We would like to welcome two new collections from our partners at the Atlanta History Center: the Sam Massell Papers Collection and the Living Atlanta Oral History Collection.
The Sam Massell Papers collection contains a diverse set of materials representing the life and career of Sam Massell, Jr., who served as mayor of Atlanta from 1970 to 1974. These resources provide an excellent perspective of Massell’s career as a politician and businessman, and contain information relating to the many civic, political, and business organizations in which Sam Massell was involved.
Paul Crater, Vice President, Research Services at the Atlanta History Center remarks on the significance of the Sam Massell Papers collection: “Very few of Atlanta’s mayors left their papers to archival institutions and the Sam Massell papers are uniquely positioned to offer researchers insights into his time in office and of Atlanta politics and social conditions in general.”
The Living Atlanta oral history collection includes oral history interviews of Atlantans discussing race relations, social life, customs, economic conditions, politics, and government during the twentieth century.
Crater notes that the Living Atlanta oral history collection “presents a diverse group of interviewees on a wide range of (still) relevant topics and offer many examples of commentary and reminiscences that I believe our audiences will find compelling.” He recommends listening to an interview conducted with Alice Adams, an African American domestic worker who began working in the 1930s: “She talks about the reality of working 12-14 hour days for very low pay and having to endure riding on segregated trolleys and street cars to and from her job. She muses on the irony of how she could serve food, clean houses, change babies, make beds, and do laundry for whites and yet was not allowed to sit next to a white person on a street car. Her ability to clearly illustrate the absurdity of the custom of segregation is riveting.”
We hope that you enjoy these two newest resources from the Atlanta History Center!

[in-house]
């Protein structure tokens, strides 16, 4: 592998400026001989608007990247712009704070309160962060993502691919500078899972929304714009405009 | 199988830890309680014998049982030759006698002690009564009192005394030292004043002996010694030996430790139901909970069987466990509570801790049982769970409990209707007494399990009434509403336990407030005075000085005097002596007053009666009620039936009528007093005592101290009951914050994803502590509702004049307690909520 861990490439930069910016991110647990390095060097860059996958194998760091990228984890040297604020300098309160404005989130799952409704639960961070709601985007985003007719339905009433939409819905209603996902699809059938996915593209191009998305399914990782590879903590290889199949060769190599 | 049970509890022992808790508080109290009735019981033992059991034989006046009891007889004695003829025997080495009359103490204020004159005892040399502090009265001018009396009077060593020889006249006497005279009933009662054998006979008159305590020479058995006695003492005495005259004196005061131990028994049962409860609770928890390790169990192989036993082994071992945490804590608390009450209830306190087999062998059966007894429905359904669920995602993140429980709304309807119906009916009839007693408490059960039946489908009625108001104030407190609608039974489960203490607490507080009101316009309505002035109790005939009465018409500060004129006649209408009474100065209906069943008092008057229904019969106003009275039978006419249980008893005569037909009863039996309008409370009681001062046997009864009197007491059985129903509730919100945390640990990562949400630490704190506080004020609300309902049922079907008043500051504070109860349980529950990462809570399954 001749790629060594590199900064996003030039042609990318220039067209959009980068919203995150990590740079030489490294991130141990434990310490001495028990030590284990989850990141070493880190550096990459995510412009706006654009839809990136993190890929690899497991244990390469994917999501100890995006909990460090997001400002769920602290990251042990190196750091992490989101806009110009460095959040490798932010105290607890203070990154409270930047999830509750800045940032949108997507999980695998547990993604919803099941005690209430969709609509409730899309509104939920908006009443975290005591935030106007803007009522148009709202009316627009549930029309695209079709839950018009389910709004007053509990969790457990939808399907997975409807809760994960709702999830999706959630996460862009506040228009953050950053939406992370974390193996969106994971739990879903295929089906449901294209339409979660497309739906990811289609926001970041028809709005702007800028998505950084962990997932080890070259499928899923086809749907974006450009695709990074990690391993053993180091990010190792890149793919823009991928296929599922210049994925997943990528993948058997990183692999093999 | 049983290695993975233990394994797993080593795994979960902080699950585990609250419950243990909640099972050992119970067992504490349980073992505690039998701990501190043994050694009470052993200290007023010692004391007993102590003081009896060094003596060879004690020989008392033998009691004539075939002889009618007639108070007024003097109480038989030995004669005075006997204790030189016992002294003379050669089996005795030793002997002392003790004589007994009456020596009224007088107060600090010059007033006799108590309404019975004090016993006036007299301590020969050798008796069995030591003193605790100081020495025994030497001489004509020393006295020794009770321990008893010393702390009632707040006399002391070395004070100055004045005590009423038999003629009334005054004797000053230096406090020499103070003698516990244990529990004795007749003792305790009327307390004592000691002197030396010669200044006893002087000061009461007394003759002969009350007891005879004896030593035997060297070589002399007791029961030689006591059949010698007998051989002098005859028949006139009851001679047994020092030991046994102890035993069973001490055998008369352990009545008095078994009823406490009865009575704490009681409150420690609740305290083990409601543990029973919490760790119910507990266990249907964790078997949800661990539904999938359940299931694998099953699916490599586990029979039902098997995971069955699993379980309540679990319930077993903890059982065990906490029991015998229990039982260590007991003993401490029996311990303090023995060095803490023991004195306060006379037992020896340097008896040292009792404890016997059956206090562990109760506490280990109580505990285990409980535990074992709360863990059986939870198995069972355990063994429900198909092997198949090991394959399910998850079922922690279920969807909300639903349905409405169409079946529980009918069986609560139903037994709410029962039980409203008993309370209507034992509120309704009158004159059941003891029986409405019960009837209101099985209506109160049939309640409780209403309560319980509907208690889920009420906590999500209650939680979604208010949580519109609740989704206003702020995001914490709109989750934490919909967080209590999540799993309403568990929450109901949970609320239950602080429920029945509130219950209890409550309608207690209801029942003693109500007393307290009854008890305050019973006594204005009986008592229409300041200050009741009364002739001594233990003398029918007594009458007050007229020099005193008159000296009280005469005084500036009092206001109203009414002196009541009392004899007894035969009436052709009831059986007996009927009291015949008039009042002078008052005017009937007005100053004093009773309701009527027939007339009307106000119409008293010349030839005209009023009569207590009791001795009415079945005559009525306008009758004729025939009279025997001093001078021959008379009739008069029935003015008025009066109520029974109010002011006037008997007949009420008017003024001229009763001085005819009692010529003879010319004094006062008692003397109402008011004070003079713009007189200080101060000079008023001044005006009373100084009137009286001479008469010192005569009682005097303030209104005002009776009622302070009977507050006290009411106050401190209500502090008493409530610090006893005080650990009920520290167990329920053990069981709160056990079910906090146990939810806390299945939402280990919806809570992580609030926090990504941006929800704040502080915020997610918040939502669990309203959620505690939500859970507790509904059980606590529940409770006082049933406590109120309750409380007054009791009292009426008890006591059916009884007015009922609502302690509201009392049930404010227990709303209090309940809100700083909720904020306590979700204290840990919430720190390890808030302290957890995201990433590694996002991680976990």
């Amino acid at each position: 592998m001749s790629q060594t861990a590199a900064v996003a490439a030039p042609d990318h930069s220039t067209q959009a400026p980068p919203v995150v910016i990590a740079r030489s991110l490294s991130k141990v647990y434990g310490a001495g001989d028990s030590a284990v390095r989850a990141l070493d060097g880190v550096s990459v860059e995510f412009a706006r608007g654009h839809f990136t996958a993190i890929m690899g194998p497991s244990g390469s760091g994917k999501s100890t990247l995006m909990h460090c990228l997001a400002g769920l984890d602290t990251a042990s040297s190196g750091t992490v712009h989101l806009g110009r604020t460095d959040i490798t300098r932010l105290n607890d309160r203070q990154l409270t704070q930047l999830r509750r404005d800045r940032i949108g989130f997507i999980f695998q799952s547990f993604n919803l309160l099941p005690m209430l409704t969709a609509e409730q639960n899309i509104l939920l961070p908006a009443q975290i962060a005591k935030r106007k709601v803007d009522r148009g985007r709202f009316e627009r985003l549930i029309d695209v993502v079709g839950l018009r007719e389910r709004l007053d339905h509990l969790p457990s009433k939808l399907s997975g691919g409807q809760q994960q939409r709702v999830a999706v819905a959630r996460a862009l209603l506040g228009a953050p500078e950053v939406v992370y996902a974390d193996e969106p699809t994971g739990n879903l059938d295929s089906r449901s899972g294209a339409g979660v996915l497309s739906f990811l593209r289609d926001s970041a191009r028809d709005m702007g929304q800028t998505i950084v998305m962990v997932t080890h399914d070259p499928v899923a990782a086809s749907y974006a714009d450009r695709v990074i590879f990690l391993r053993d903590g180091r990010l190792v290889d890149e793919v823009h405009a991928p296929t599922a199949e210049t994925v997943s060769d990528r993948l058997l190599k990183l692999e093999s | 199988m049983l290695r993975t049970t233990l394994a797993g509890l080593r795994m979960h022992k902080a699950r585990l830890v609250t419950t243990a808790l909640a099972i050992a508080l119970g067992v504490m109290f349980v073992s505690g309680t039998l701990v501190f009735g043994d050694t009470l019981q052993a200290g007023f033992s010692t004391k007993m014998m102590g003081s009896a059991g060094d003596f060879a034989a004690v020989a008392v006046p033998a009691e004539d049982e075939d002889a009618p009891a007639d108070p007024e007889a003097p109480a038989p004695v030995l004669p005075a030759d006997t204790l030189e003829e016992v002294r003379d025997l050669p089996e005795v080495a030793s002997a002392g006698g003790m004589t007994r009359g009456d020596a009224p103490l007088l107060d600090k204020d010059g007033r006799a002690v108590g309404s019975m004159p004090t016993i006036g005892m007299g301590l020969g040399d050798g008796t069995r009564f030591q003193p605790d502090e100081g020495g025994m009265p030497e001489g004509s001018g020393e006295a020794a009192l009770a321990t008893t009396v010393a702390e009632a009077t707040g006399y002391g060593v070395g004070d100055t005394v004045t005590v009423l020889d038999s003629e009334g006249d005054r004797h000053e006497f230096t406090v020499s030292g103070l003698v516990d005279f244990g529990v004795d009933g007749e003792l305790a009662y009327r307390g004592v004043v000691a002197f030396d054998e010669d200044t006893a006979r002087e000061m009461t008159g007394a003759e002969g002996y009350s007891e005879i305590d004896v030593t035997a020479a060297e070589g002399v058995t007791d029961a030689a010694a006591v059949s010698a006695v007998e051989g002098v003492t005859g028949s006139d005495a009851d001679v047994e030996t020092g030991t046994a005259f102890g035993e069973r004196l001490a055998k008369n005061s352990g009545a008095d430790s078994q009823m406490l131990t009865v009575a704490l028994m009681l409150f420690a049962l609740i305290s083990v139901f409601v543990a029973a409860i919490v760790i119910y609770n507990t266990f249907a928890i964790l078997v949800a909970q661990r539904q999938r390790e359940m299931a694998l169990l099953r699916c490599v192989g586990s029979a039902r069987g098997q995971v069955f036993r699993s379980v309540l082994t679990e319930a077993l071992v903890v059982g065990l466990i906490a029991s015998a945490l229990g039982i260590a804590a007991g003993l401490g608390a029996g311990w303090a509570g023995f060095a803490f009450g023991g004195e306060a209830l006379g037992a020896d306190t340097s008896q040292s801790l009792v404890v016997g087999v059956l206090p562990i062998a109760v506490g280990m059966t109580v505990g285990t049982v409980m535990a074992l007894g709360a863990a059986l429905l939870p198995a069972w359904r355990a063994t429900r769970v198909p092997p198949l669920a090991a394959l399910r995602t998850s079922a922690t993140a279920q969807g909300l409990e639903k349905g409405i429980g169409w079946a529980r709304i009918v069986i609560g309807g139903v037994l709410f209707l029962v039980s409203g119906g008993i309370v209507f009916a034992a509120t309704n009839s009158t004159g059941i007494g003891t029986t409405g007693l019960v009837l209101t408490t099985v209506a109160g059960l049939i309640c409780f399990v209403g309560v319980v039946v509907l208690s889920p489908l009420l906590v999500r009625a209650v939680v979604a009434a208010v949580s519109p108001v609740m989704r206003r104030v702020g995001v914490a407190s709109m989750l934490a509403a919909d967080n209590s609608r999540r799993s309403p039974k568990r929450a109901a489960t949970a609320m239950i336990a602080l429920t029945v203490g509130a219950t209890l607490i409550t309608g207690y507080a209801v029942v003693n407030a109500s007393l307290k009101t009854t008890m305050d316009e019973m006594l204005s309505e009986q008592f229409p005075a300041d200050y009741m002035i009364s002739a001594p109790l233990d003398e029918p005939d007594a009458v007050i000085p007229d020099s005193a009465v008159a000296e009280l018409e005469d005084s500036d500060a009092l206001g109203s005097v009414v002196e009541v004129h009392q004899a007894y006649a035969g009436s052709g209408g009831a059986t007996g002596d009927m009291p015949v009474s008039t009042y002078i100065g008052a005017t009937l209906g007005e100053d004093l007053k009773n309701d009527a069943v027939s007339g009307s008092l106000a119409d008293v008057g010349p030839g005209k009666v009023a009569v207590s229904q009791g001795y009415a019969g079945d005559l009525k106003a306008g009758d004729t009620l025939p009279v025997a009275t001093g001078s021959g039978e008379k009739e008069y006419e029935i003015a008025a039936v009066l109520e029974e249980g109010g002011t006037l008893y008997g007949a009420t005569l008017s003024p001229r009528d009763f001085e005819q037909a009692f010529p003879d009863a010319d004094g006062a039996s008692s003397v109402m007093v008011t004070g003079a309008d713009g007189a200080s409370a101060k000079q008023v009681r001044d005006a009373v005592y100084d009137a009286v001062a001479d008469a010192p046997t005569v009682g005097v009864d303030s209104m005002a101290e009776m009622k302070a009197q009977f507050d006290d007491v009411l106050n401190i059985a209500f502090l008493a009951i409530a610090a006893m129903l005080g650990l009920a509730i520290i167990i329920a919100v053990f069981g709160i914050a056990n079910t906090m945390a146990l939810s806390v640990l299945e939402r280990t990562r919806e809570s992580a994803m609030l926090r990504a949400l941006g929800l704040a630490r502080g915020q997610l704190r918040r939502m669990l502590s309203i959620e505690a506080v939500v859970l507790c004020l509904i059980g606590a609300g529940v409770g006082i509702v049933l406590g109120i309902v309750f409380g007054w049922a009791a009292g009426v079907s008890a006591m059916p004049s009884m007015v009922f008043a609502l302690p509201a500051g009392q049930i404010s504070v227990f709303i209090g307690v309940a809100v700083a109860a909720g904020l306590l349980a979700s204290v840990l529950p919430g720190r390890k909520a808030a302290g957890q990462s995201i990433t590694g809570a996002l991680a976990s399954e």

We are pleased to announce new collections with lots of new content from the City of Savannah, Research Library and Municipal Archives.
These new collections include:
the Benjamin Van Clark Neighborhood Documentation Project (Oral histories related to the Benjamin Van Clark Neighborhood in Savannah, Georgia focusing on mass transportation and the development of streetcar suburbs; desegregation and its changing population; and the revitalization and rehabilitation of the community).
the Eastside Documentation Project (Oral histories related to five eastside Savannah neighborhoods, East Savannah, Hillcrest, Pine Gardens, Savannah Gardens, and Twickenham).
Luciana Spracher, the library and archives director for the City of Savannah, Research Library and Municipal Archives, comments on the breadth of resources available: “For a municipal government, we have a very robust archival program, probably very fitting for a city of Savannah’s historical nature, and I think a lot of people will generally be surprised by how much we have, whether it is records on individuals, businesses, properties, or government growth and activities, in general.”
She adds: “We are particularly excited to share the oral history collections digitally. Prior to this we did not have a good way to allow individuals to listen to the audio recordings and I think this new access will increase their use and appreciation. I am also excited that we are sharing twentieth century collections and history with our citizens and users. We have previously had a strong focus on nineteenth century records, but we are increasingly seeing where we need to start addressing gaps in our twentieth century records, and researchers are increasingly interested in studying twentieth century events and issues.
Now that these collections are available in the Digital Library of Georgia and the Digital Public Library of America, Spracher is eager to reach new researchers: “Our greatest hope for our collections through DLG and DPLA is that this will increase access and awareness. We hope that new audiences will be introduced to them that may never have considered the City of Savannah as a source on certain topics. I’m always excited when our records are used in ways that we never could have anticipated or hoped for.”
We hope that you take the time to explore these new collections, and learn more about how the twentieth century has shaped Savannah’s modern history.